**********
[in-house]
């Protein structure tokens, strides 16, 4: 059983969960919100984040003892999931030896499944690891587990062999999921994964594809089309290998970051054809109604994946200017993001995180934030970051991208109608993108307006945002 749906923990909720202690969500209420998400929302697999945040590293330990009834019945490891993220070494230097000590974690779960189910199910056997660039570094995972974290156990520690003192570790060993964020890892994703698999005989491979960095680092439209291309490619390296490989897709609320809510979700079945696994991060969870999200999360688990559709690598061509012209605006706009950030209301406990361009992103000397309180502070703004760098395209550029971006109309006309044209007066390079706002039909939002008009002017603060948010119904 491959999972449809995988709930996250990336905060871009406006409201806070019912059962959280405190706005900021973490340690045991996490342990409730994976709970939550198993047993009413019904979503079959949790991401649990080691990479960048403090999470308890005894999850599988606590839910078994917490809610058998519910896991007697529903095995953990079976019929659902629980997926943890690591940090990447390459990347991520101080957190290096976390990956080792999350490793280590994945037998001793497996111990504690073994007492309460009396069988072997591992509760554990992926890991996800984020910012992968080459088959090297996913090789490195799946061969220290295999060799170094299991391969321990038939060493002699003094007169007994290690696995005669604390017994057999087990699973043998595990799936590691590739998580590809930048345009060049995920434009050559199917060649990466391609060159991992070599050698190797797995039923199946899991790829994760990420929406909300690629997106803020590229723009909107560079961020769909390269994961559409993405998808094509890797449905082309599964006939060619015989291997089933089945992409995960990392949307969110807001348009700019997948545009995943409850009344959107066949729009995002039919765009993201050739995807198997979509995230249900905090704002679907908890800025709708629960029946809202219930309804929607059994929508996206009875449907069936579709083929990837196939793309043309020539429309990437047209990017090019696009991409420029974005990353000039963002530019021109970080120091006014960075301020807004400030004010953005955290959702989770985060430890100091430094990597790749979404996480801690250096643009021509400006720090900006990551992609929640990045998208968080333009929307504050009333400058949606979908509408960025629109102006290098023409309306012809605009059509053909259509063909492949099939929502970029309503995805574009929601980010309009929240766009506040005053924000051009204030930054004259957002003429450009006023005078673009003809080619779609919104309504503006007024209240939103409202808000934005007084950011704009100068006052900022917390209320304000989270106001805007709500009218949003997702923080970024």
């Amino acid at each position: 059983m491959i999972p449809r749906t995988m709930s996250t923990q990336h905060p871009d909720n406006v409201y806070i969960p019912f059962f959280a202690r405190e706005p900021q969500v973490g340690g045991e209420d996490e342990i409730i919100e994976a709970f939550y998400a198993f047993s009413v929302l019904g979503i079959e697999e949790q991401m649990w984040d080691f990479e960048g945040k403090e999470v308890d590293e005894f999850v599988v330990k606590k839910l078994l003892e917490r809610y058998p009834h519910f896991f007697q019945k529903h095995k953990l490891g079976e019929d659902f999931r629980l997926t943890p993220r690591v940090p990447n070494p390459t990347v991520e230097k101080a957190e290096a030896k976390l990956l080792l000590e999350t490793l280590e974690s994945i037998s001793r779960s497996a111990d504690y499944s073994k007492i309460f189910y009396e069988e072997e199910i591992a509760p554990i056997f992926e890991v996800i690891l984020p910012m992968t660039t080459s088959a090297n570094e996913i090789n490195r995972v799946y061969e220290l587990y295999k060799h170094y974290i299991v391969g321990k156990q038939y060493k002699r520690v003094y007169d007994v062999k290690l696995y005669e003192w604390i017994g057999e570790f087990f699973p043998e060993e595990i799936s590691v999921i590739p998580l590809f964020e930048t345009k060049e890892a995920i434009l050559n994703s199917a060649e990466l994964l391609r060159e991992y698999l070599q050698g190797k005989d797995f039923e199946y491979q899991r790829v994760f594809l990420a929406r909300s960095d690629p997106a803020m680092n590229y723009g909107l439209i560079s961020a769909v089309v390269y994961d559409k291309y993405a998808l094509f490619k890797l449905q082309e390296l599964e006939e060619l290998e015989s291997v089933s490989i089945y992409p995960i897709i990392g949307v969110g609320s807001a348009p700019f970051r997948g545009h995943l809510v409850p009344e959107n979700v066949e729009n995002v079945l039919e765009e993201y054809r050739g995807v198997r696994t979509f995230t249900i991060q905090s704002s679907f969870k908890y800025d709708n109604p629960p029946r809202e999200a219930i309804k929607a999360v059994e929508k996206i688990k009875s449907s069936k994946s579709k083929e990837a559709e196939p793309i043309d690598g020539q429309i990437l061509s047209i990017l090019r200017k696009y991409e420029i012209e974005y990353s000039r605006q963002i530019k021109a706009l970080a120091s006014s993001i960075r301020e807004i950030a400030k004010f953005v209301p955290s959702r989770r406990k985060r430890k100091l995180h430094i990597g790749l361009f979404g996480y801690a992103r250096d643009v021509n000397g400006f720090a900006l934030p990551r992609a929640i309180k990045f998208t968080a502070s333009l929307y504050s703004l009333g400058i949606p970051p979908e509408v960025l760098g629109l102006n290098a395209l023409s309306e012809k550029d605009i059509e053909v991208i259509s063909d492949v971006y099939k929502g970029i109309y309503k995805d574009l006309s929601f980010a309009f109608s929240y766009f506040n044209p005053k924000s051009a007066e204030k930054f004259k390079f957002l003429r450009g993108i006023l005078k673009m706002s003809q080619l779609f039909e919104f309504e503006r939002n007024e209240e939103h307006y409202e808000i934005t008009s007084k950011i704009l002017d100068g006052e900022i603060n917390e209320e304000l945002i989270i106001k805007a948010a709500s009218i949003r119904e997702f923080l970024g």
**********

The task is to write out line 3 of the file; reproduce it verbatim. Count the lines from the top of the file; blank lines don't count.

């Amino acid at each position: 059983m491959i999972p449809r749906t995988m709930s996250t923990q990336h905060p871009d909720n406006v409201y806070i969960p019912f059962f959280a202690r405190e706005p900021q969500v973490g340690g045991e209420d996490e342990i409730i919100e994976a709970f939550y998400a198993f047993s009413v929302l019904g979503i079959e697999e949790q991401m649990w984040d080691f990479e960048g945040k403090e999470v308890d590293e005894f999850v599988v330990k606590k839910l078994l003892e917490r809610y058998p009834h519910f896991f007697q019945k529903h095995k953990l490891g079976e019929d659902f999931r629980l997926t943890p993220r690591v940090p990447n070494p390459t990347v991520e230097k101080a957190e290096a030896k976390l990956l080792l000590e999350t490793l280590e974690s994945i037998s001793r779960s497996a111990d504690y499944s073994k007492i309460f189910y009396e069988e072997e199910i591992a509760p554990i056997f992926e890991v996800i690891l984020p910012m992968t660039t080459s088959a090297n570094e996913i090789n490195r995972v799946y061969e220290l587990y295999k060799h170094y974290i299991v391969g321990k156990q038939y060493k002699r520690v003094y007169d007994v062999k290690l696995y005669e003192w604390i017994g057999e570790f087990f699973p043998e060993e595990i799936s590691v999921i590739p998580l590809f964020e930048t345009k060049e890892a995920i434009l050559n994703s199917a060649e990466l994964l391609r060159e991992y698999l070599q050698g190797k005989d797995f039923e199946y491979q899991r790829v994760f594809l990420a929406r909300s960095d690629p997106a803020m680092n590229y723009g909107l439209i560079s961020a769909v089309v390269y994961d559409k291309y993405a998808l094509f490619k890797l449905q082309e390296l599964e006939e060619l290998e015989s291997v089933s490989i089945y992409p995960i897709i990392g949307v969110g609320s807001a348009p700019f970051r997948g545009h995943l809510v409850p009344e959107n979700v066949e729009n995002v079945l039919e765009e993201y054809r050739g995807v198997r696994t979509f995230t249900i991060q905090s704002s679907f969870k908890y800025d709708n109604p629960p029946r809202e999200a219930i309804k929607a999360v059994e929508k996206i688990k009875s449907s069936k994946s579709k083929e990837a559709e196939p793309i043309d690598g020539q429309i990437l061509s047209i990017l090019r200017k696009y991409e420029i012209e974005y990353s000039r605006q963002i530019k021109a706009l970080a120091s006014s993001i960075r301020e807004i950030a400030k004010f953005v209301p955290s959702r989770r406990k985060r430890k100091l995180h430094i990597g790749l361009f979404g996480y801690a992103r250096d643009v021509n000397g400006f720090a900006l934030p990551r992609a929640i309180k990045f998208t968080a502070s333009l929307y504050s703004l009333g400058i949606p970051p979908e509408v960025l760098g629109l102006n290098a395209l023409s309306e012809k550029d605009i059509e053909v991208i259509s063909d492949v971006y099939k929502g970029i109309y309503k995805d574009l006309s929601f980010a309009f109608s929240y766009f506040n044209p005053k924000s051009a007066e204030k930054f004259k390079f957002l003429r450009g993108i006023l005078k673009m706002s003809q080619l779609f039909e919104f309504e503006r939002n007024e209240e939103h307006y409202e808000i934005t008009s007084k950011i704009l002017d100068g006052e900022i603060n917390e209320e304000l945002i989270i106001k805007a948010a709500s009218i949003r119904e997702f923080l970024g």